Blengino went so far as to predict that “a healthy Morales outperforms both Jose Bautista and Edwin Encarnacion, for far less money, in 2017.” With all this in mind, I’ll just split the difference and guess that Morales produces a wOBA of .352, half way between his 2015 and 2016 levels. Doing so would make Morales worth an extra half a WAR, bumping up the Jays’ DH position from 4th to 3rd best in the majors.
Finally, we arrive at the starting rotation. This has been another contentious area for Jays fans. While the pitchers themselves have been locked in all winter, their 2017 projections have not made Blue Jays fans happy. Jays from the Couch has discussed this in some detail but, in a nutshell, Fangraphs projects that the production of the starting rotation will fall off a bit. The group is projected to be worth 13.4 WAR, good for 15th in the MLB. In 2016, a very similar group of starters was worth 15.3 WAR, good for 5th in the MLB.
There are essentially two reasons for the drop off. Reason one is easy: lower innings counts for everyone but Aaron Sanchez. In 2016, our Top 5.5 starters (both R.A. Dickey and post-trade Francisco Liriano included) pitched 983 innings, tops in the majors. In 2017, the starting rotation is projected to pitch 871 innings, with the difference projected to be made up by near-replacement level depth starters and relievers. Is there any wiggle room in these innings projections? Yes (see earlier comments on the Jays High Performance team), but since pitcher health is a dangerous game, I won’t get carried away.
- Sanchez is projected to see his innings pitched rise to 205 in 2017. I’m happy with that.
- J.A. Happ is projected to see his innings fall from 195 to 181. 181 IP would still be his second highest IP in a season. I’d be happy with 181 IP from Happ in 2017.
- Marcus Stroman‘s IP are projected to plummet from 204 in 2016 to 169. This fall is likely because Stro only pitched 157 in 2014-15. Let’s split the difference and project 184 IP from him.
- A modest fall in IP is projected for Marco Estrada (167 from 176 in 2016). Given his back issues, this seems reasonable.
- Liriano is projected to see his lowest IP total since 2011, with 149. Given his consistent ability to crack 160 IP, I’ll go with that nice, round number.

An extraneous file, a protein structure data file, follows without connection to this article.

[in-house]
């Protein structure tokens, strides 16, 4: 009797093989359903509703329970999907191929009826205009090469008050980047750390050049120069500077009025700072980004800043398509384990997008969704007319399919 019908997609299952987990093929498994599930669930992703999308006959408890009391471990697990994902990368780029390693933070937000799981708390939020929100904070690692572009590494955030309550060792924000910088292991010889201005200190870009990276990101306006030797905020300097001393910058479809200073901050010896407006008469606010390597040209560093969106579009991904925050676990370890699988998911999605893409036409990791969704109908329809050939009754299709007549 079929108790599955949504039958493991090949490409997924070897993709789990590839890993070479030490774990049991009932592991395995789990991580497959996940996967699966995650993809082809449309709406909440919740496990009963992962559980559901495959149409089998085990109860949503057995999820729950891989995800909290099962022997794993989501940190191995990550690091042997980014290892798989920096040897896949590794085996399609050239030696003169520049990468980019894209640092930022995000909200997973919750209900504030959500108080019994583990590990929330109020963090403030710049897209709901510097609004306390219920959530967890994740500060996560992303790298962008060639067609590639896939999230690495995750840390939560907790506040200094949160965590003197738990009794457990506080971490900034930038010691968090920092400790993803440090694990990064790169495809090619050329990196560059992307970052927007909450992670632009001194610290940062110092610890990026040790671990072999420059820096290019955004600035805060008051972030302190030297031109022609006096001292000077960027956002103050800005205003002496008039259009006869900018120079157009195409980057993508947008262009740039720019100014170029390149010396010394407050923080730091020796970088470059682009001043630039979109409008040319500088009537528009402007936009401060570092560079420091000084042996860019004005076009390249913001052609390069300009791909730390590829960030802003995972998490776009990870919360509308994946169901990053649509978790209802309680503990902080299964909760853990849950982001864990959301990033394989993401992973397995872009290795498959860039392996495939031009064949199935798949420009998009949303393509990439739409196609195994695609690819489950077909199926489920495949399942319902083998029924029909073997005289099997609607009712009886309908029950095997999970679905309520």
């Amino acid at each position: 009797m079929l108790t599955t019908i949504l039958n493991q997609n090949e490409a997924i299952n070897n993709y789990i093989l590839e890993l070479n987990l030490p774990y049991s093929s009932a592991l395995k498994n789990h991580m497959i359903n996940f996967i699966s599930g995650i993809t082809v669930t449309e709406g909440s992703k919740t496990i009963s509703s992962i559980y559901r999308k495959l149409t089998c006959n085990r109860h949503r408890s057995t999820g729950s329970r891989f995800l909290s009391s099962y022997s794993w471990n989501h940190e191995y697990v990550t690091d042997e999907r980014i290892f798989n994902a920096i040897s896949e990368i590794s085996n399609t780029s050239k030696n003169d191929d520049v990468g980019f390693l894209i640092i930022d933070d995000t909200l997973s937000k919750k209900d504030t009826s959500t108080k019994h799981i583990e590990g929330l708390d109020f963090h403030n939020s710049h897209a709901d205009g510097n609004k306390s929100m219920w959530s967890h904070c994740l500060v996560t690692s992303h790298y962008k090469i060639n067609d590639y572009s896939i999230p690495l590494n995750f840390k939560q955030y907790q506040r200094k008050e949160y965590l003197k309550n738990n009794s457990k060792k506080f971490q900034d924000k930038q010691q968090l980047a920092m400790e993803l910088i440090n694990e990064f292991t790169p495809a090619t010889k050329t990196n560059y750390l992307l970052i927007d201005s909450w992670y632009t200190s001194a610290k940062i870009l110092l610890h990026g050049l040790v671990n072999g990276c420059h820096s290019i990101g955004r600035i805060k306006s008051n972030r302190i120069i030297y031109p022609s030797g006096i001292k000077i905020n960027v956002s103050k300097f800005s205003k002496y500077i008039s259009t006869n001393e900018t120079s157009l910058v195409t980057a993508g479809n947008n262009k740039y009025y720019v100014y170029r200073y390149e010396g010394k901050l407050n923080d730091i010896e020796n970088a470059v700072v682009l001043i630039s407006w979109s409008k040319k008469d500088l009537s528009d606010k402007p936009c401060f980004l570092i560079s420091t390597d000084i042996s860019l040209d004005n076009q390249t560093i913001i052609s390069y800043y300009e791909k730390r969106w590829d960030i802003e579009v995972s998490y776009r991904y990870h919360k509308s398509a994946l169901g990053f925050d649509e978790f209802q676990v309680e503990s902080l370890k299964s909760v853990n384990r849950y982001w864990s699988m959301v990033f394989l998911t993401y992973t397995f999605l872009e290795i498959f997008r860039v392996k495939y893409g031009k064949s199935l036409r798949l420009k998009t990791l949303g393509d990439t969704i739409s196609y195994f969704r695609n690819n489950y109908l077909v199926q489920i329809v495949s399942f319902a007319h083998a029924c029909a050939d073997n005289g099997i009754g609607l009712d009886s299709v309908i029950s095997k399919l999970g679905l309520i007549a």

Reason two for the drop in WAR is more complicated. At this point, it’s best to pause and make clear how Fangraphs calculates pitcher WAR. While there is no published equation, the gist is that they use fielding independent pitching (FIP) to calculate WAR rather than good, old earned run average (ERA). There is a good reason for this: the data shows that pitchers generally cannot control what a non-home run batted ball becomes. It might become a double, it might be caught for an out, it might roll slowly to an infielder. FIP focuses only on a pitcher’s home runs, walks and strikeouts, the three things we can assume the pitcher has some control over. Is this system perfect? No. Is it founded on sound logic? Yes.
The problem with this system is pitchers like Marco Estrada. He genuinely seems capable of generating weak contact by opposing batters on a consistent basis. Over the last five seasons, overlapping with Estrada’s career as a regular starter, 57 starters have accumulated 700+ IP. Estrada has a BABIP of .251, comfortably the lowest of the bunch and much lower than the .300 BABIP we expect pitchers to hover around.
Since coming to the Blue Jays in 2015, his BABIP has fallen to .227, also comfortably lowest among 71 pitchers with 300+ IP. His killer changeup and fastball command makes it very tough for hitters to make dangerous contact. Ditto for Sanchez’s and Happ’s sinking two-seam fastballs. Their hard to hit stuff led them to produce BABIPs of .267 (14th lowest) and .268 (15th lowest) in 2016. These low BABIPs resulted in large gaps between a pitcher’s ERA and FIP, as ERA counts a pitcher’s actual outcomes on batted balls (which is favourable for the low BABIP guys) while FIP assumes league average outcomes on a pitcher’s batted balls against (which is unfavourable for the low BABIP guys). Estrada, Happ and Sanchez produced solid ERAs of 3.48, 3.18 and 3.00, but could only muster FIPs of 4.15, 3.96 and 3.55. As a result, they only produced 3.0, 3.2 and 3.9 WAR, ranking 31st, 22nd and 15th out of 71 qualified starters in 2016. Very good, but not as valuable as they seemed to Jays fans.